FIG. 3 is an example perspective view illustrating an intersection at which one of the plurality of first and second conductive lines illustrated in FIG. 1 cross each other, but do not contact each other.

As illustrated in FIG. 3, the first and second conductive lines 122 and 124 may not contact each other at the intersection. Accordingly, the plurality of first and second conductive lines 122 and 124 are not electrically connected to each other.

The insulating support 130 may have a cross-striped (or lattice) shape and may be inserted in the recess 112. The insulating support 130 may support the wafer. The insulating support 130 may include an insulating material.

The insulating support 130 may include a plurality of first insulating lines 132 and a plurality of second insulating lines 134. The plurality of first insulating lines 132 may be disposed in first spaces between the plurality of first conductive lines 122. In an example embodiment, the plurality of first insulating lines 132 may partially fill the first spaces and insulate the plurality of first conductive lines 122 from each other. The plurality of second insulating lines 134 may be disposed in second spaces between the plurality of second conductive lines 124. In an example embodiment, the plurality of second insulating lines 134 may partially fill the second spaces and insulate the plurality of second conductive lines 124 from each other. Thus, the insulating support 130 may reduce or prevent current from flowing between the plurality of first and second conductive lines 122 and 124.

Alternatively, the plurality of first insulating lines 132 may sufficiently fill the first spaces, and the plurality of second insulating lines 134 may sufficiently fill the second spaces.

In an example embodiment, the plurality of first and second conductive lines 122 and 124 may have a first width greater than a second width of the plurality of first and second insulating lines 132 and 134. When a size of particles is greater than a given particular size, those particles may be disposed only on the plurality of first and second conductive lines 122 and 124, or lay across the plurality of first and second conductive lines 122 and 124 and the plurality of first and second insulating lines 132 and 134. When a size of particles are smaller than a given particular size, those particles may be disposed on the plurality of first and second conductive lines 122 and 124, because the plurality of conductive lines 122 and 124 may have areas larger than those of the plurality of insulating lines 132 and 134. Additionally, when particles are relatively small, the particles may not affect the wafer when it is loaded onto the apparatus 100. Thus, when particles are disposed on the apparatus 100, removing the particles from the plurality of conductive lines 122 and 124 may be more important than removing the particles from the plurality of insulating lines 132 and 134.

In another example embodiment, the plurality of first and second conductive lines 122 and 124 may have a first width substantially the same as a second width of the plurality of first and second insulating lines 132 and 134.

The conductive support 120 and the insulating support 130 may have a height substantially similar to that of the plate 110. Thus, the plate 110, the conductive support 120, and the insulating support 130 may evenly support the wafer.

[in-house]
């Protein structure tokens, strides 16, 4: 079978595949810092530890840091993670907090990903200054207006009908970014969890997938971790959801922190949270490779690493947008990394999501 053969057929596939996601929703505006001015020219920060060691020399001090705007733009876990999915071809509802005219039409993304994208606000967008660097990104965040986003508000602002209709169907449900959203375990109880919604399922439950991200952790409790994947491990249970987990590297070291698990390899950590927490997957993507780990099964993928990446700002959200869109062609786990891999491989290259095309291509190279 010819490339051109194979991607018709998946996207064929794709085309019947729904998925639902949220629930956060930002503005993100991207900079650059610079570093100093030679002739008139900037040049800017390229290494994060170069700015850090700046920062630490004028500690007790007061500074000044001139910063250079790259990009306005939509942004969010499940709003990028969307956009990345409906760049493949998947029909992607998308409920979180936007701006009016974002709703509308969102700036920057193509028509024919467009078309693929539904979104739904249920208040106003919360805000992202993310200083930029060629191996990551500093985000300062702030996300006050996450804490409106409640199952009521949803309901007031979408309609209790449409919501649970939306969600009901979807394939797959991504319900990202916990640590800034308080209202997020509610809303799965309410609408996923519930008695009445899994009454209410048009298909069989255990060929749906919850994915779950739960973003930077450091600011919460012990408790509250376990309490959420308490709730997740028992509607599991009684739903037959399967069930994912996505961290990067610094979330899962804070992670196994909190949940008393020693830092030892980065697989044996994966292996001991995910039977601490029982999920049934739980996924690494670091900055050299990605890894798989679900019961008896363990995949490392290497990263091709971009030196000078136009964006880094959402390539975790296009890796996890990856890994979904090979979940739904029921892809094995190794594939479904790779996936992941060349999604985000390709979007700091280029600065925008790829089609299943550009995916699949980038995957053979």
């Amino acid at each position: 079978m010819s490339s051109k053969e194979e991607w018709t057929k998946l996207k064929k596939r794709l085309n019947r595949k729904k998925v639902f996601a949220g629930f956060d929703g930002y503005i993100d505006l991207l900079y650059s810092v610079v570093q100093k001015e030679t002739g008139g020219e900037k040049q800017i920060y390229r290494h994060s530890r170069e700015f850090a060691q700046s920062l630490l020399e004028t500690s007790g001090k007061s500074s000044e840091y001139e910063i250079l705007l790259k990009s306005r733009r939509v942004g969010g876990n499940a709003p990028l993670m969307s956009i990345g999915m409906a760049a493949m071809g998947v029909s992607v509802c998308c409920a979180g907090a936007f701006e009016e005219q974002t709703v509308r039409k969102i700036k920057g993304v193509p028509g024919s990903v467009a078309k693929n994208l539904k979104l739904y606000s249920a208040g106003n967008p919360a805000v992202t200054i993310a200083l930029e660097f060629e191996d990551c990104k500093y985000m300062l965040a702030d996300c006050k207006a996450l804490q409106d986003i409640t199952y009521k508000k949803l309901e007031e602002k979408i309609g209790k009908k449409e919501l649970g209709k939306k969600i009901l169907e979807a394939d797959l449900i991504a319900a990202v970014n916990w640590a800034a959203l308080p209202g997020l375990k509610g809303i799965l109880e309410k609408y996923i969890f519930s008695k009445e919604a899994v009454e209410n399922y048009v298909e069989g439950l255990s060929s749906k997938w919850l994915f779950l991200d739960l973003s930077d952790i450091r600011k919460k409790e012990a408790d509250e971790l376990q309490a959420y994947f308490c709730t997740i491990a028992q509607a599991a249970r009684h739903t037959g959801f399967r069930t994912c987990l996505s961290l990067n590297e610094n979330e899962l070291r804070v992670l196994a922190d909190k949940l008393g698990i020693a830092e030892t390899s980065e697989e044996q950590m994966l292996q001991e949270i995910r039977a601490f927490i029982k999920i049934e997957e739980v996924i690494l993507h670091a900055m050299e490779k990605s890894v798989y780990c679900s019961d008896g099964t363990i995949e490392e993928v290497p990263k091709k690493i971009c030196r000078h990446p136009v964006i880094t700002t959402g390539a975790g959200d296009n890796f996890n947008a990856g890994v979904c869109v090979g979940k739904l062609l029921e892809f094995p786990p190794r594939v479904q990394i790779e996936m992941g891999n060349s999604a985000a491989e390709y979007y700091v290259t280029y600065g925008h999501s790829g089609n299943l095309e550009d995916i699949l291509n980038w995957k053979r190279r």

The power source 140 may be connected to the conductive support 120. The power source 140 may be connected to a first end of the plurality of first conductive lines 122 and a first end of the plurality of second conductive lines 124. Second ends of the plurality of first conductive lines 122 and the plurality of second conductive lines 124 may be connected to ground. The power source 140 may provide at least one current to the plurality of first and second conductive lines 122 and 124. Particles disposed on the plurality of first and second conductive lines 122 and 124 may be burned-off by the at least one current, thereby removing the particles.

The apparatus 100 may remove particles from the plurality of first conductive lines 122 and/or the plurality of second conductive lines 124 electrically, for example, by at least one current. Additionally, the current(s) provided to the plurality of conductive lines 122 and 124 may be selectively provided so that the power source 140 may consume less power.

FIG. 4 is an example top view illustrating an apparatus for supporting a wafer in accordance with example embodiments. FIG. 5 is an example cross-sectional view of the apparatus for supporting the wafer taken along a line II-II′ in FIG. 4. FIG. 6 is an example perspective view illustrating an intersection at which first and second conductive lines illustrated in FIG. 4 cross and contact each other.

Referring to FIGS. 4 to 6, an apparatus 200 may include a plate 210, a conductive support 220, an insulating support 230, and/or a power source 240.

The apparatus 200 may be substantially the same as the apparatus 100 illustrated in FIG. 1 except for an intersection at which the plurality of first and second conductive lines 222 and 224 cross each other and a connection state between the power source 240 and the conductive support 220.

As illustrated in FIG. 6, the plurality of first conductive lines 222 and the plurality of second conductive lines 224 may contact each other at an intersection. Thus, the plurality of first and second conductive lines 222 and 224 may be electrically connected to each other.

The power source 240 may be connected to one end of the conductive support 220. The power source 240 may be connected to any one end of either the plurality of first and/or second conductive lines 222 and 224, because the plurality of first and second conductive lines 222 and 224 are electrically connected to each other. An end of the conductive support 220 not connected to the power source 240 may be connected to ground.